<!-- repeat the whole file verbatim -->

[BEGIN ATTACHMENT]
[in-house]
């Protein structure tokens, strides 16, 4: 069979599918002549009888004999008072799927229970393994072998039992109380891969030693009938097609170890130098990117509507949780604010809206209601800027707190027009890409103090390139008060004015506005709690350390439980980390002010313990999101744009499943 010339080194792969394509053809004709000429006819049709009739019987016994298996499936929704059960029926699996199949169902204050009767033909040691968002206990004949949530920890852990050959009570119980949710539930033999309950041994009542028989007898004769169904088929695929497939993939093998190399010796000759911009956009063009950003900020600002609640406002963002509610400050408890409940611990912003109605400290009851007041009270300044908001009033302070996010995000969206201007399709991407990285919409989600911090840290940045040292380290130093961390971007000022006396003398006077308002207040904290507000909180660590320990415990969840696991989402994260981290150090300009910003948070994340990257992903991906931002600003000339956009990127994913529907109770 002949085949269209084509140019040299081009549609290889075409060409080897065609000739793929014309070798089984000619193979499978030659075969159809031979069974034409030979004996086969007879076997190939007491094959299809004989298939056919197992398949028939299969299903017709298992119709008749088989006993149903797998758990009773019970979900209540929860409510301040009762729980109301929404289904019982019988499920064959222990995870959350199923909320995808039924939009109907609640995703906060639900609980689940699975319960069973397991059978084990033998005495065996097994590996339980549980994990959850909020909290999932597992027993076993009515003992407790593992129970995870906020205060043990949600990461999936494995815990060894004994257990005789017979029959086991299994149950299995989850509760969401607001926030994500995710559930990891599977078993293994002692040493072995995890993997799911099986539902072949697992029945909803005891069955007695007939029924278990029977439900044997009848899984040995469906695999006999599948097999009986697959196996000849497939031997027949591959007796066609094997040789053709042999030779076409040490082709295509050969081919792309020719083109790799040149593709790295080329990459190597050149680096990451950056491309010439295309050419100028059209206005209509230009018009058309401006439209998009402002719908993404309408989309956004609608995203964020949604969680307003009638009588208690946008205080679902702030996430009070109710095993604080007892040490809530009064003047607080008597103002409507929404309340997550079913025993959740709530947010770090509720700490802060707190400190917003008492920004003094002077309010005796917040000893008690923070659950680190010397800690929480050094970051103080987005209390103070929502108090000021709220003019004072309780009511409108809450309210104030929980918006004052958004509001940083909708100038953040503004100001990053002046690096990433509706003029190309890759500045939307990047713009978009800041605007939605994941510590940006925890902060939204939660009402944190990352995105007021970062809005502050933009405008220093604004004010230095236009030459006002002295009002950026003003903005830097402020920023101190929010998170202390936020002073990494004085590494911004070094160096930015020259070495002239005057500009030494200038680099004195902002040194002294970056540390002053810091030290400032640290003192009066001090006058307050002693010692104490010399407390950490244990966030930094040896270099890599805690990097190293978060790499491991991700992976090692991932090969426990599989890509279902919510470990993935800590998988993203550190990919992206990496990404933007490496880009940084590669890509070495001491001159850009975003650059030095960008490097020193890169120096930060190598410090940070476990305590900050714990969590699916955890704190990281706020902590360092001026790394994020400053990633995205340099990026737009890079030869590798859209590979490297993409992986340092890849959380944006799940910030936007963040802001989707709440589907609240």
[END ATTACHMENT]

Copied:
[in-house]
């Protein structure tokens, strides 16, 4: 069979599918002549009888004999008072799927229970393994072998039992109380891969030693009938097609170890130098990117509507949780604010809206209601800027707190027009890409103090390139008060004015506005709690350390439980980390002010313990999101744009499943 010339080194792969394509053809004709000429006819049709009739019987016994298996499936929704059960029926699996199949169902204050009767033909040691968002206990004949949530920890852990050959009570119980949710539930033999309950041994009542028989007898004769169904088929695929497939993939093998190399010796000759911009956009063009950003900020600002609640406002963002509610400050408890409940611990912003109605400290009851007041009270300044908001009033302070996010995000969206201007399709991407990285919409989600911090840290940045040292380290130093961390971007000022006396003398006077308002207040904290507000909180660590320990415990969840696991989402994260981290150090300009910003948070994340990257992903991906931002600003000339956009990127994913529907109770 002949085949269209084509140019040299081009549609290889075409060409080897065609000739793929014309070798089984000619193979499978030659075969159809031979069974034409030979004996086969007879076997190939007491094959299809004989298939056919197992398949028939299969299903017709298992119709008749088989006993149903797998758990009773019970979900209540929860409510301040009762729980109301929404289904019982019988499920064959222990995870959350199923909320995808039924939009109907609640995703906060639900609980689940699975319960069973397991059978084990033998005495065996097994590996339980549980994990959850909020909290999932597992027993076993009515003992407790593992129970995870906020205060043990949600990461999936494995815990060894004994257990005789017979029959086991299994149950299995989850509760969401607001926030994500995710559930990891599977078993293994002692040493072995995890993997799911099986539902072949697992029945909803005891069955007695007939029924278990029977439900044997009848899984040995469906695999006999599948097999009986697959196996000849497939031997027949591959007796066609094997040789053709042999030779076409040490082709295509050969081919792309020719083109790799040149593709790295080329990459190597050149680096990451950056491309010439295309050419100028059209206005209509230009018009058309401006439209998009402002719908993404309408989309956004609608995203964020949604969680307003009638009588208690946008205080679902702030996430009070109710095993604080007892040490809530009064003047607080008597103002409507929404309340997550079913025993959740709530947010770090509720700490802060707190400190917003008492920004003094002077309010005796917040000893008690923070659950680190010397800690929480050094970051103080987005209390103070929502108090000021709220003019004072309780009511409108809450309210104030929980918006004052958004509001940083909708100038953040503004100001990053002046690096990433509706003029190309890759500045939307990047713009978009800041605007939605994941510590940006925890902060939204939660009402944190990352995105007021970062809005502050933009405008220093604004004010230095236009030459006002002295009002950026003003903005830097402020920023101190929010998170202390936020002073990494004085590494911004070094160096930015020259070495002239005057500009030494200038680099004195902002040194002294970056540390002053810091030290400032640290003192009066001090006058307050002693010692104490010399407390950490244990966030930094040896270099890599805690990097190293978060790499491991991700992976090692991932090969426990599989890509279902919510470990993935800590998988993203550190990919992206990496990404933007490496880009940084590669890509070495001491001159850009975003650059030095960008490097020193890169120096930060190598410090940070476990305590900050714990969590699916955890704190990281706020902590360092001026790394994020400053990633995205340099990026737009890079030869590798859209590979490297993409992986340092890849959380944006799940910030936007963040802001989707709440589907609240």